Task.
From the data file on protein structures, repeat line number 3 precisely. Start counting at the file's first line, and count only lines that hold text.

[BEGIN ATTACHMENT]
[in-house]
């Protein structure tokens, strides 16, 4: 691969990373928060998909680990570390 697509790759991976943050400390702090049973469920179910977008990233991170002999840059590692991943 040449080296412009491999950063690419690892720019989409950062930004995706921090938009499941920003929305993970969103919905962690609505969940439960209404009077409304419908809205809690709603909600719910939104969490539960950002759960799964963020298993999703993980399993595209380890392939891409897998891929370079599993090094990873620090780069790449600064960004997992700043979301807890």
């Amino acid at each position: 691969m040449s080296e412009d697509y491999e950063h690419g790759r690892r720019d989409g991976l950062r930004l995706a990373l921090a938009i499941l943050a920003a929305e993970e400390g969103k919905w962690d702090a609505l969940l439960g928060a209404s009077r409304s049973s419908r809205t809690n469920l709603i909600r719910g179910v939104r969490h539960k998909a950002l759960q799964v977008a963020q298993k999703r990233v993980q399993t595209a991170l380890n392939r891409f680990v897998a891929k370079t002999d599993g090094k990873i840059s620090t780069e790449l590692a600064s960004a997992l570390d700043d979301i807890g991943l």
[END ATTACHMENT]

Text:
């Amino acid at each position: 691969m040449s080296e412009d697509y491999e950063h690419g790759r690892r720019d989409g991976l950062r930004l995706a990373l921090a938009i499941l943050a920003a929305e993970e400390g969103k919905w962690d702090a609505l969940l439960g928060a209404s009077r409304s049973s419908r809205t809690n469920l709603i909600r719910g179910v939104r969490h539960k998909a950002l759960q799964v977008a963020q298993k999703r990233v993980q399993t595209a991170l380890n392939r891409f680990v897998a891929k370079t002999d599993g090094k990873i840059s620090t780069e790449l590692a600064s960004a997992l570390d700043d979301i807890g991943l």